In mathematics, a “magic square” is a matrix of numbers where each row, column, and diagonal add-up to the same number. That number is called the “magic constant“. The integers used are only positive, and do not repeat. The constant sum is determined by the size of the square and is described by a formula:

M = n * ((n^2 + 1) / 2)

Facts about the properties and classifications of these numeric formations have been discussed by scholars for millennia. Knowledge of this topic goes back thousands of years, and can be found referenced throughout the world.

## History & Culture

Magic squares have a fascinating historical and cultural significance, often with mystical undertones. They are mentioned in the *I Ching*, *Brhat Samhita*, and other works concerned with the transcendental and occult. They can be seen used in art, divination, perfumery, recreational gaming, computer science, and more.

In the *Brhat Samhita*, the magic square is used as a symbolic representation of the planets. It makes use of magic squares in the creation of talismans for astrological purposes.

For the purposes of this blog post, we’ll view them through the lens of software engineering.

## 3×3 Magic Squares

There’s so much to cover on this topic. I’ll narrow it down to 3×3 lattices (magic squares can actually be any size), specifically in the context of the JavaScript programming language. A quad of numbers, like the one pictured above, can be described as a two-dimensional array:

const magicSquare = [[4, 9, 2], [3, 5, 7], [8, 1, 6]];

**Squares of this size always have a magic constant of 15**. And, the number 5 will be in the middle. There’s additional logic that explains which numerals can appear where and why. Those ideas are explored in the comments section of a HackerRank coding challenge titled “Forming a Magic Square”.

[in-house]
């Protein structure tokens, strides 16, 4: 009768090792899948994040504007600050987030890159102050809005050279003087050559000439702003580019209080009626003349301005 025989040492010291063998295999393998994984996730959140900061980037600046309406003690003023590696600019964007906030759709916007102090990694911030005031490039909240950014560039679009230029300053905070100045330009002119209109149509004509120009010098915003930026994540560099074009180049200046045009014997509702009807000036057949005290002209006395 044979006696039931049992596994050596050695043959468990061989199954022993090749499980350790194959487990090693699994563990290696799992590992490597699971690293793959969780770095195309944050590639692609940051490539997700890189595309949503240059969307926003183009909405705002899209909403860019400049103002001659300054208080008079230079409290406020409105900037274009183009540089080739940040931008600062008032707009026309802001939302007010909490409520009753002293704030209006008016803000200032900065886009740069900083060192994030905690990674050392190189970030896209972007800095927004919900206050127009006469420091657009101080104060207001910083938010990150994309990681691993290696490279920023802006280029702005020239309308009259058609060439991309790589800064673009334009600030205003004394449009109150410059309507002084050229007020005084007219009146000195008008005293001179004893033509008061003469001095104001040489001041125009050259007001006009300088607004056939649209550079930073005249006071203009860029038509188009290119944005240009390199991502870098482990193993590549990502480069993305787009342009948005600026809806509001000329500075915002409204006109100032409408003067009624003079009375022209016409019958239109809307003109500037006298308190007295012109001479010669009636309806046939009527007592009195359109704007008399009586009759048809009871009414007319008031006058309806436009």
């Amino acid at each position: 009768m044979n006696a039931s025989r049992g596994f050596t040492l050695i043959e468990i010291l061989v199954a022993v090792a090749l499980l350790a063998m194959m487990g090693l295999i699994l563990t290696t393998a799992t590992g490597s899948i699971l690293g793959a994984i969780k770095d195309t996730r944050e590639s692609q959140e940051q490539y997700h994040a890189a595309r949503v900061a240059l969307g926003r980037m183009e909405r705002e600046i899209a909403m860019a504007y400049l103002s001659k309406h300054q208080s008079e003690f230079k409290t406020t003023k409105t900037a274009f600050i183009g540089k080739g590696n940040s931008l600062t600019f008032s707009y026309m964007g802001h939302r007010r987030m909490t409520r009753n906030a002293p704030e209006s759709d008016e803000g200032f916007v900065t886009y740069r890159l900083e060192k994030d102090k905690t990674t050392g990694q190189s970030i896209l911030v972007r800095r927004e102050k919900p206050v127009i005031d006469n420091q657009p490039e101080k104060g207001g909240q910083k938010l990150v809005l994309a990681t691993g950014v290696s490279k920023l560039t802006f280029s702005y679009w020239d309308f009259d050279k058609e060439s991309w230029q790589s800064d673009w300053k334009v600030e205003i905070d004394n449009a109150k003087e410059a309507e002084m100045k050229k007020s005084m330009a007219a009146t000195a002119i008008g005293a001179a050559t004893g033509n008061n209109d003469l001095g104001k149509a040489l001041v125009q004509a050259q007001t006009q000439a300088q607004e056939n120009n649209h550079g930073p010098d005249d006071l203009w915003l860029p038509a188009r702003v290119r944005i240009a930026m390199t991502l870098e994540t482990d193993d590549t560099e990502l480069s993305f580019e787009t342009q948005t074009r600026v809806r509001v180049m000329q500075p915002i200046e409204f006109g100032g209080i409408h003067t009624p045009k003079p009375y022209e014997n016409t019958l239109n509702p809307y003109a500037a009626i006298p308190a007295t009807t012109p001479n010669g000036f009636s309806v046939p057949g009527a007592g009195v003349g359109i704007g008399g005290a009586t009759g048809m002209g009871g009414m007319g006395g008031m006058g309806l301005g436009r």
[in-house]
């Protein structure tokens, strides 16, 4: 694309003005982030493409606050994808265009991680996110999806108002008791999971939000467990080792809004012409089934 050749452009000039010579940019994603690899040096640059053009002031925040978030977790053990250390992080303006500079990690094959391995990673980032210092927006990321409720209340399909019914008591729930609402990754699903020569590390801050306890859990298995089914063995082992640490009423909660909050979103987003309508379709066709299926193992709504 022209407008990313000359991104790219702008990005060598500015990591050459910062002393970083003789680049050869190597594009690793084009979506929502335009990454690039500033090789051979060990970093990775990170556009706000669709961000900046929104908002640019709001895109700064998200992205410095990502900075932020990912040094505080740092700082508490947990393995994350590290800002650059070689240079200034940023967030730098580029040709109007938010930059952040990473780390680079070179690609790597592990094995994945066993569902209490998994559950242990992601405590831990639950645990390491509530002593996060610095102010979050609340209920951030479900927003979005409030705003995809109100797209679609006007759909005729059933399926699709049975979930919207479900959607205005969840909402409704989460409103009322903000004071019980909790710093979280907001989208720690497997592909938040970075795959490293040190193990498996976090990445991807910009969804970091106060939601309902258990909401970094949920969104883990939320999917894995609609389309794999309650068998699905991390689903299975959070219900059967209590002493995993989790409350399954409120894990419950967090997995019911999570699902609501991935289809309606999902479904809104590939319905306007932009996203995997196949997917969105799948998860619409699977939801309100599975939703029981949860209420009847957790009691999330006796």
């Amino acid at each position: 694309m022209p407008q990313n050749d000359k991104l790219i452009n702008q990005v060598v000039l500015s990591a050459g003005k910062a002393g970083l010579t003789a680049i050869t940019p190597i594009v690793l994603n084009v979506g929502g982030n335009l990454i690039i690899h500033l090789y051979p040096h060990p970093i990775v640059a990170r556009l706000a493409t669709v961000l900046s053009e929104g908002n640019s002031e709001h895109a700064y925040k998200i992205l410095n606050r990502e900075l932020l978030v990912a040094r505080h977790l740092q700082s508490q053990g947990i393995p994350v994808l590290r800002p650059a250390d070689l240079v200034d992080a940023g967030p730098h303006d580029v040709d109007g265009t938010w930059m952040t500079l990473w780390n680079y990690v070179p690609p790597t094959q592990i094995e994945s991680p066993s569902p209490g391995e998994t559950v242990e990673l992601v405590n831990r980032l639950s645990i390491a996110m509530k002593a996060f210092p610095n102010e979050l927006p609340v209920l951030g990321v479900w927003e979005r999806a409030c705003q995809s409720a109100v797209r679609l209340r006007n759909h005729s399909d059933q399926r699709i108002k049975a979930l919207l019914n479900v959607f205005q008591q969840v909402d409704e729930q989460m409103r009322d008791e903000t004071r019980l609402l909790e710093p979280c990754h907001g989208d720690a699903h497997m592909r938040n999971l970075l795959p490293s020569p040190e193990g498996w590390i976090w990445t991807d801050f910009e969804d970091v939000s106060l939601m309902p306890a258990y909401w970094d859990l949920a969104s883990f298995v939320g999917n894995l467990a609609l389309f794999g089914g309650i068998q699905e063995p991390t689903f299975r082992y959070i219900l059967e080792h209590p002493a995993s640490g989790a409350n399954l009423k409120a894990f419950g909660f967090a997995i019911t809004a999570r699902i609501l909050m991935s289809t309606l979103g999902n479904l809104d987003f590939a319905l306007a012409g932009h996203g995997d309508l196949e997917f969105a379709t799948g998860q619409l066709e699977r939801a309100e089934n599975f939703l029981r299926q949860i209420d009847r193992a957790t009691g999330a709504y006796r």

## HackerRank Coding Challenge

This coding problem found on HackerRank asks programmers to figure out what it would take to convert a 3×3 matrix of integers into a magic square. The input array is almost valid, but requires a few replacements. For each change, we must track the difference between the numbers and return the total variance – referred to as the “cost”. The correct answer will be the lowest **cost** required to convert the input data into a magic square.

The difficulty of this assignment is considered “medium”. The first step is realizing that there are a finite number of valid magic square configurations. As it turns out, there are exactly eight 3×3 permutations:

const magicSquares = [[[4, 9, 2], [3, 5, 7], [8, 1, 6]], [[6, 1, 8], [7, 5, 3], [2, 9, 4]], [[8, 1, 6], [3, 5, 7], [4, 9, 2]], [[2, 9, 4], [7, 5, 3], [6, 1, 8]], [[8, 3, 4], [1, 5, 9], [6, 7, 2]], [[4, 3, 8], [9, 5, 1], [2, 7, 6]], [[6, 7, 2], [1, 5, 9], [8, 3, 4]], [[2, 7, 6], [9, 5, 1], [4, 3, 8]]];

Starting with any one of these, we can generate the other seven programmatically. The subsequent arrangements can be derived through rotation and reflection. Using JavaScript, I rotate an initial seed square three times to have the first four series. Then, I flip each one of those to get the final records.

function generateMagicSquares(magicSquare1){ const magicSquares = []; magicSquares.push(magicSquare1); // we need to rotate it 3 times to get all rotations for(let i = 0; i < 3; i++){ var rotation = magicSquares[i].map((val, index) => magicSquares[i].map(row => row[index]).reverse()); // console.log(rotation) magicSquares.push(rotation); } // and then flip each one for(let i = 0; i < 4; i++){ var flipped = magicSquares[i].map((_, colIndex) => magicSquares[i].map(row => row[colIndex])); magicSquares.push(flipped); } return magicSquares; } const magicSquare1 = [[4, 9, 2], [3, 5, 7], [8, 1, 6]]; const magicSquares = generateMagicSquares(magicSquare1); console.log(magicSquares);